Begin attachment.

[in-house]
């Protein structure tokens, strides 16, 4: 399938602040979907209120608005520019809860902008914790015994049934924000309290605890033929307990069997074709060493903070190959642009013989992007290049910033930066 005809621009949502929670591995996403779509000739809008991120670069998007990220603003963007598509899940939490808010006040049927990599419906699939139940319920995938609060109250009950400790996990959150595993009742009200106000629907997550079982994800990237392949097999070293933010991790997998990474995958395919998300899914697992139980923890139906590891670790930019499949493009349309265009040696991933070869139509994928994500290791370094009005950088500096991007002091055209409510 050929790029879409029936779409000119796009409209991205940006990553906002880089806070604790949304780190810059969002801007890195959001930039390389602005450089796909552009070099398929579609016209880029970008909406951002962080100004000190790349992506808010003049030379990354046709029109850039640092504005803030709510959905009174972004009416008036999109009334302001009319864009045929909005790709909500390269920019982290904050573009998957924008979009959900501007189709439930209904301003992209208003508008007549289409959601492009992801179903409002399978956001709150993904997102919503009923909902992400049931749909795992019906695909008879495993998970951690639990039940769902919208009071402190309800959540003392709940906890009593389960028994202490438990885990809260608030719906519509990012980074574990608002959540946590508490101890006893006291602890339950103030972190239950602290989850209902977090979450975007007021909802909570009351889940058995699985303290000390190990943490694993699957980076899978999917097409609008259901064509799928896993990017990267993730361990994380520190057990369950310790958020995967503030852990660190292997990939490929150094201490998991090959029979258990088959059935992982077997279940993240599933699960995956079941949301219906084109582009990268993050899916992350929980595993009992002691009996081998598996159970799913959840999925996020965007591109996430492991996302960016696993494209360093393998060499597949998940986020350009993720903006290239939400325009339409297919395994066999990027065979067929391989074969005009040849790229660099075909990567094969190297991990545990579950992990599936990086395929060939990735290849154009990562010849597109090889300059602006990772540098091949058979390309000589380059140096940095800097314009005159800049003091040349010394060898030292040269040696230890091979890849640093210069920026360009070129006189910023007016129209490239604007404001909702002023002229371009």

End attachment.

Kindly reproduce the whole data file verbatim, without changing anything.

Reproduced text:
[in-house]
């Protein structure tokens, strides 16, 4: 399938602040979907209120608005520019809860902008914790015994049934924000309290605890033929307990069997074709060493903070190959642009013989992007290049910033930066 005809621009949502929670591995996403779509000739809008991120670069998007990220603003963007598509899940939490808010006040049927990599419906699939139940319920995938609060109250009950400790996990959150595993009742009200106000629907997550079982994800990237392949097999070293933010991790997998990474995958395919998300899914697992139980923890139906590891670790930019499949493009349309265009040696991933070869139509994928994500290791370094009005950088500096991007002091055209409510 050929790029879409029936779409000119796009409209991205940006990553906002880089806070604790949304780190810059969002801007890195959001930039390389602005450089796909552009070099398929579609016209880029970008909406951002962080100004000190790349992506808010003049030379990354046709029109850039640092504005803030709510959905009174972004009416008036999109009334302001009319864009045929909005790709909500390269920019982290904050573009998957924008979009959900501007189709439930209904301003992209208003508008007549289409959601492009992801179903409002399978956001709150993904997102919503009923909902992400049931749909795992019906695909008879495993998970951690639990039940769902919208009071402190309800959540003392709940906890009593389960028994202490438990885990809260608030719906519509990012980074574990608002959540946590508490101890006893006291602890339950103030972190239950602290989850209902977090979450975007007021909802909570009351889940058995699985303290000390190990943490694993699957980076899978999917097409609008259901064509799928896993990017990267993730361990994380520190057990369950310790958020995967503030852990660190292997990939490929150094201490998991090959029979258990088959059935992982077997279940993240599933699960995956079941949301219906084109582009990268993050899916992350929980595993009992002691009996081998598996159970799913959840999925996020965007591109996430492991996302960016696993494209360093393998060499597949998940986020350009993720903006290239939400325009339409297919395994066999990027065979067929391989074969005009040849790229660099075909990567094969190297991990545990579950992990599936990086395929060939990735290849154009990562010849597109090889300059602006990772540098091949058979390309000589380059140096940095800097314009005159800049003091040349010394060898030292040269040696230890091979890849640093210069920026360009070129006189910023007016129209490239604007404001909702002023002229371009």